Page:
|dc.description.abstract||In this Thesis a study is made of a number of episome-host
relationships, with emphasis placed on use of the recombination-deficient bacterial cell as a new tool for examining the phenomena
of transduction, lysogenization and related aspects of phage biology.
Each of the relationships considered requires a recombination event,
that may be mediated by the host or the phage, for full expression.
The introduction deals initially with the details of
recombination; current concepts relating to the mechanism of
recombination in both bacteriophages and-bacteria are summarized and
the earlier work leading to their formulation is reviewed. Important
features of the establishment and maintenance of lysogeny are then
considered and the mechanism of specialized transduction is examined.
The first part of the experimental section describes the use
of specialized transduction with defective lambda phage ( λdg) as a
means of isolating a recombination-deficient (rec⁻) mutant, which
differs from those isolated previously in respect of its normal
radiation-resistance, and details experiments designed to evaluate
the range of action of the rec mutation in this and other mutants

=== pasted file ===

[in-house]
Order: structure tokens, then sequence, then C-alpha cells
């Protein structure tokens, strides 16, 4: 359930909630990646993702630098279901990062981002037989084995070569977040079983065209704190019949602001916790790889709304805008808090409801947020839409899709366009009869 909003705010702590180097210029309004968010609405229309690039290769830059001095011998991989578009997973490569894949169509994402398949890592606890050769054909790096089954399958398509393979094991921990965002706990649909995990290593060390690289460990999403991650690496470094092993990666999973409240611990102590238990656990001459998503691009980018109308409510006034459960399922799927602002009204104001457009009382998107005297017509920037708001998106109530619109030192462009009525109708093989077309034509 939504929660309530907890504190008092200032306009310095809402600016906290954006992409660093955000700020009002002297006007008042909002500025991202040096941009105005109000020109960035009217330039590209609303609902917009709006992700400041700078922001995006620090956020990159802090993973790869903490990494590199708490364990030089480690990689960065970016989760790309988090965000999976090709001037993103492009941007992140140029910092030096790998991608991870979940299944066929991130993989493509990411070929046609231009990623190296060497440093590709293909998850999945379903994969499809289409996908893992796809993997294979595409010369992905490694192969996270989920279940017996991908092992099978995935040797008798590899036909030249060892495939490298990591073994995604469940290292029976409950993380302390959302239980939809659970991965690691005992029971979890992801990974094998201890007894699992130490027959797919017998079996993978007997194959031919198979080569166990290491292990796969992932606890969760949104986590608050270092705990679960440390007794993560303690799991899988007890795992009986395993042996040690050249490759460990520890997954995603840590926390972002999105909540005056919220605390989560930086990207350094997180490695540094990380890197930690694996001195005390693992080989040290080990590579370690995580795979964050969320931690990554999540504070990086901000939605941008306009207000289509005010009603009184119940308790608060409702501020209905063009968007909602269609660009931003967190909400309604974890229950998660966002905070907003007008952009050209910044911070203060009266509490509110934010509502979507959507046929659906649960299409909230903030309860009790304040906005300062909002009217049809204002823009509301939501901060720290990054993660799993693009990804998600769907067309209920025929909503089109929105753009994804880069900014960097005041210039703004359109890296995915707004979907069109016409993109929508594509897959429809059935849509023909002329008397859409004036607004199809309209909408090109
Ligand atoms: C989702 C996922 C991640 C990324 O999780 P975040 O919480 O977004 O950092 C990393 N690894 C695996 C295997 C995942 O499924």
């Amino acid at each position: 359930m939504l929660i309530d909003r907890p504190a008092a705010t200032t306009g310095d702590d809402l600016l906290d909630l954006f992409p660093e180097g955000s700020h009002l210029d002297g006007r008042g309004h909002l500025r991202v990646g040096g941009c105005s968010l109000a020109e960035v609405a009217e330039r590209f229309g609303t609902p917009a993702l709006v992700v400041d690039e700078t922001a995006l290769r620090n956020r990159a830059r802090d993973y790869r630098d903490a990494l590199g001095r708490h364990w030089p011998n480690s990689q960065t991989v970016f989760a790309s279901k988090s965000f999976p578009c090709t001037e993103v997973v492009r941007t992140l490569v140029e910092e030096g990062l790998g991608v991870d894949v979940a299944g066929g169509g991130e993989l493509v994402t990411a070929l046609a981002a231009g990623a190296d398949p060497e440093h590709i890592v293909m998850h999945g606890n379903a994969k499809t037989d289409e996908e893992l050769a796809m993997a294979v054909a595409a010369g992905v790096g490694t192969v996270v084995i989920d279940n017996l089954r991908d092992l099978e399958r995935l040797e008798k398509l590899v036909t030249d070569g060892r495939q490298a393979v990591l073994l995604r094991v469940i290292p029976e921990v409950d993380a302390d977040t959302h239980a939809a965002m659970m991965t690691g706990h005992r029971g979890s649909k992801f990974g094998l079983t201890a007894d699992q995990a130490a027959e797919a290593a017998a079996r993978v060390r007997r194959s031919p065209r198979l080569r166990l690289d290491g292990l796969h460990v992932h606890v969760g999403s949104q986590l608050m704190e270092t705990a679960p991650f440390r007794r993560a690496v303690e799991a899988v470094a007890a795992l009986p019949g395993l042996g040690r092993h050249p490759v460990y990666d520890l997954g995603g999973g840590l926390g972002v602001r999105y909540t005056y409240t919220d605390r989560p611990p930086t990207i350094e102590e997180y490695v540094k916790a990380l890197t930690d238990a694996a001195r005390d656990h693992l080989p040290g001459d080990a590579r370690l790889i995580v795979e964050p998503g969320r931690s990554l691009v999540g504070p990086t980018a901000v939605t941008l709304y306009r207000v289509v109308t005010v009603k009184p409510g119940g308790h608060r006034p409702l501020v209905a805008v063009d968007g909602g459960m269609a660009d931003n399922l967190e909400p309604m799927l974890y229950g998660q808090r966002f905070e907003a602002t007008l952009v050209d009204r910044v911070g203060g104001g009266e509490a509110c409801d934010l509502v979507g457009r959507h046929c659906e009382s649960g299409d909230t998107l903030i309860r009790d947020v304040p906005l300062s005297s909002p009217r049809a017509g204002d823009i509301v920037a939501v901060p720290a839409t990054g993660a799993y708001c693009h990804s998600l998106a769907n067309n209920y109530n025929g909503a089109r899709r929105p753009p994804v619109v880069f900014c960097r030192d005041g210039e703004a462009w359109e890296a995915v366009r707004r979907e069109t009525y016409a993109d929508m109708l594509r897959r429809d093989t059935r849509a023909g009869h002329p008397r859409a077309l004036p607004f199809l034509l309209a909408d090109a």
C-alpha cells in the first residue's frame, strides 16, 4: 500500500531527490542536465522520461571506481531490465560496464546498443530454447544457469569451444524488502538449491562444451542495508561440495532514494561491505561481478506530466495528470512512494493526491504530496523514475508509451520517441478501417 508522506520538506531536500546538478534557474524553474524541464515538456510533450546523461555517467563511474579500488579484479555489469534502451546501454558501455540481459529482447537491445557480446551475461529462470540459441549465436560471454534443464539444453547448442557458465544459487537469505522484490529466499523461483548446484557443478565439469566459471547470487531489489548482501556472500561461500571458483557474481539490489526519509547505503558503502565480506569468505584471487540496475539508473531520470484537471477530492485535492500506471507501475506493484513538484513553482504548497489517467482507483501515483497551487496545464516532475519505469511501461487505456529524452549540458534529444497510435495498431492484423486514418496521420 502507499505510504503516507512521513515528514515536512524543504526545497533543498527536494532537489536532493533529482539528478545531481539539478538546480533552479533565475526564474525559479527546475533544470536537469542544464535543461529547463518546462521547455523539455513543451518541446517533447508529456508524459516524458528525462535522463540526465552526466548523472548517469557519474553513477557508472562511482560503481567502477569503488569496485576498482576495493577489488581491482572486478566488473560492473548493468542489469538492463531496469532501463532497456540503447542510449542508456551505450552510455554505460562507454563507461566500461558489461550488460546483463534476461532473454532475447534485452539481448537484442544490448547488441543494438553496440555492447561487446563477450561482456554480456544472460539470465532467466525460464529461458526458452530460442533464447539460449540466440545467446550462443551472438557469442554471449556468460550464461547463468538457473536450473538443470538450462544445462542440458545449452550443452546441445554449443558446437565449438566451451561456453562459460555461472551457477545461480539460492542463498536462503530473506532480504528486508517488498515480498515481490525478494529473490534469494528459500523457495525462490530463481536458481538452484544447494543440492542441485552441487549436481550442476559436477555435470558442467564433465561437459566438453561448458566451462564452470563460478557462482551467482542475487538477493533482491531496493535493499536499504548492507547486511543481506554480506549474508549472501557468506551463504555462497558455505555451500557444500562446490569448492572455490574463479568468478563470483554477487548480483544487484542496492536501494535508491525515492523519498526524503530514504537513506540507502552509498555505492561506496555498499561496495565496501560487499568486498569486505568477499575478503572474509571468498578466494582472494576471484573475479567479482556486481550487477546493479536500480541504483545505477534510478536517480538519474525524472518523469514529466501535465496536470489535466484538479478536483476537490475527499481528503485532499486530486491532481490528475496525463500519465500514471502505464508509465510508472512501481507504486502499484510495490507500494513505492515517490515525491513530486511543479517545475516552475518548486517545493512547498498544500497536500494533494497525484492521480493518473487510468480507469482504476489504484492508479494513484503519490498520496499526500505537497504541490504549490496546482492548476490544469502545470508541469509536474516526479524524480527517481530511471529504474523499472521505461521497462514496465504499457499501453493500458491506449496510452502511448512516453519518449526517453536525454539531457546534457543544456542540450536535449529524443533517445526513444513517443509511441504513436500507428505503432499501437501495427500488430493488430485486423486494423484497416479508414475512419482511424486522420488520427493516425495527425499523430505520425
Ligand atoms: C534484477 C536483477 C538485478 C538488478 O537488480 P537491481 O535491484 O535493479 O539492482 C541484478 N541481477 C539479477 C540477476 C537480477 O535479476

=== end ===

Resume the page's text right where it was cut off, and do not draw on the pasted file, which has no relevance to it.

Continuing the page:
isolated by different methods in other laboratories. It is shown
that the rec⁻ mutants differ from their wild-type parents in their
response to nitrosoguanidine treatment, the rec⁻ bacteria being more
sensitive to inactivation and, for a given dose, less prone to mutate.
In addition, UV reactivation of phage λ does not occur in rec⁻
bacteria, they plate phage Pl less efficiently and they exhibit a
slower growth rate. The transducing function of λdg, both before
and after UV irradiation of the phage, is much reduced in the rec⁻
mutants. Finally, a description is given of conjugation experiments
which show that the rec⁻ mutation in three different mutants examined
involves a gene (or genes) located in a region of the Kl2 chromosome
delimited by the arc B and .thy markers.
Part II of the experimental section deals specifically with
the function of bacteriophages as cellular genetic elements, their
influence on bacterial recombination and the implications of their
regulation of bacterial gene action. It is shown that the presence
of the rec⁻ mutation in one of the rec⁻ mutants can be used as an aid
to elucidating various aspects of the prophage-host relationship and
to demonstrate a hitherto undiscovered aspect of this relationship.
Evidence is presented to support the hypothesis that a rare form of
double lysogeny confers on the rec⁻ host the phenotypic characteristics
of a rec⁺ bacterium.||en